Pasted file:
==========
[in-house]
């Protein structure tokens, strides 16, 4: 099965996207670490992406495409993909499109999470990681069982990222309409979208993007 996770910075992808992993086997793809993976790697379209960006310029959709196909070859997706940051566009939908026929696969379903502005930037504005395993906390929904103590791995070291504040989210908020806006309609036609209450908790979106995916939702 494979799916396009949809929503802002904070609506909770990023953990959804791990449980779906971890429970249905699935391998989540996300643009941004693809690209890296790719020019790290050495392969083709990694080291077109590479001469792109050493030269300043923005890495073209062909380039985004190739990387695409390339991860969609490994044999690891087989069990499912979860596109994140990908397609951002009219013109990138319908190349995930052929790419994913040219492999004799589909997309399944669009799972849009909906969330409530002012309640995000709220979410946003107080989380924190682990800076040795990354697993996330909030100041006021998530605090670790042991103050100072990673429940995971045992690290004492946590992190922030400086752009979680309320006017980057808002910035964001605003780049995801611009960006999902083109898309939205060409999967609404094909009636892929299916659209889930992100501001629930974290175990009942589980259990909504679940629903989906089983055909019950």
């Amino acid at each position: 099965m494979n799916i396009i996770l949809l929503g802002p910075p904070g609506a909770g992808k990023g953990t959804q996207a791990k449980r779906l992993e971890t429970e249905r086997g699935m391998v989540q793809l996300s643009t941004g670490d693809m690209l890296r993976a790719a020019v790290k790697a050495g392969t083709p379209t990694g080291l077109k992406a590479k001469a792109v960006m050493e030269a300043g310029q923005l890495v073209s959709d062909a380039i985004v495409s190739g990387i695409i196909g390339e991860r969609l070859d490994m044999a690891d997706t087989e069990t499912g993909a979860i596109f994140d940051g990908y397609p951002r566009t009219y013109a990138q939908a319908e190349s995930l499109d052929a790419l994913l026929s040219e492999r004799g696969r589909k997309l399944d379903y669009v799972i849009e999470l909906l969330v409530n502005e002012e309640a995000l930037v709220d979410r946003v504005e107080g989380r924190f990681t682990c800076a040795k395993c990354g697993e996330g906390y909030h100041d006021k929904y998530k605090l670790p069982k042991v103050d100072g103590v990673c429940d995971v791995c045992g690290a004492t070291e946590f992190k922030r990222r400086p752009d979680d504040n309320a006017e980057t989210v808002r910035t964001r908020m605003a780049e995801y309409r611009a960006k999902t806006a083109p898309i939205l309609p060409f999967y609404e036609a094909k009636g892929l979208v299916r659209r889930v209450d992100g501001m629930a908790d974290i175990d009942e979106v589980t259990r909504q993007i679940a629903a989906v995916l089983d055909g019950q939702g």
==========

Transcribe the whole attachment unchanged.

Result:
[in-house]
């Protein structure tokens, strides 16, 4: 099965996207670490992406495409993909499109999470990681069982990222309409979208993007 996770910075992808992993086997793809993976790697379209960006310029959709196909070859997706940051566009939908026929696969379903502005930037504005395993906390929904103590791995070291504040989210908020806006309609036609209450908790979106995916939702 494979799916396009949809929503802002904070609506909770990023953990959804791990449980779906971890429970249905699935391998989540996300643009941004693809690209890296790719020019790290050495392969083709990694080291077109590479001469792109050493030269300043923005890495073209062909380039985004190739990387695409390339991860969609490994044999690891087989069990499912979860596109994140990908397609951002009219013109990138319908190349995930052929790419994913040219492999004799589909997309399944669009799972849009909906969330409530002012309640995000709220979410946003107080989380924190682990800076040795990354697993996330909030100041006021998530605090670790042991103050100072990673429940995971045992690290004492946590992190922030400086752009979680309320006017980057808002910035964001605003780049995801611009960006999902083109898309939205060409999967609404094909009636892929299916659209889930992100501001629930974290175990009942589980259990909504679940629903989906089983055909019950």
């Amino acid at each position: 099965m494979n799916i396009i996770l949809l929503g802002p910075p904070g609506a909770g992808k990023g953990t959804q996207a791990k449980r779906l992993e971890t429970e249905r086997g699935m391998v989540q793809l996300s643009t941004g670490d693809m690209l890296r993976a790719a020019v790290k790697a050495g392969t083709p379209t990694g080291l077109k992406a590479k001469a792109v960006m050493e030269a300043g310029q923005l890495v073209s959709d062909a380039i985004v495409s190739g990387i695409i196909g390339e991860r969609l070859d490994m044999a690891d997706t087989e069990t499912g993909a979860i596109f994140d940051g990908y397609p951002r566009t009219y013109a990138q939908a319908e190349s995930l499109d052929a790419l994913l026929s040219e492999r004799g696969r589909k997309l399944d379903y669009v799972i849009e999470l909906l969330v409530n502005e002012e309640a995000l930037v709220d979410r946003v504005e107080g989380r924190f990681t682990c800076a040795k395993c990354g697993e996330g906390y909030h100041d006021k929904y998530k605090l670790p069982k042991v103050d100072g103590v990673c429940d995971v791995c045992g690290a004492t070291e946590f992190k922030r990222r400086p752009d979680d504040n309320a006017e980057t989210v808002r910035t964001r908020m605003a780049e995801y309409r611009a960006k999902t806006a083109p898309i939205l309609p060409f999967y609404e036609a094909k009636g892929l979208v299916r659209r889930v209450d992100g501001m629930a908790d974290i175990d009942e979106v589980t259990r909504q993007i679940a629903a989906v995916l089983d055909g019950q939702g």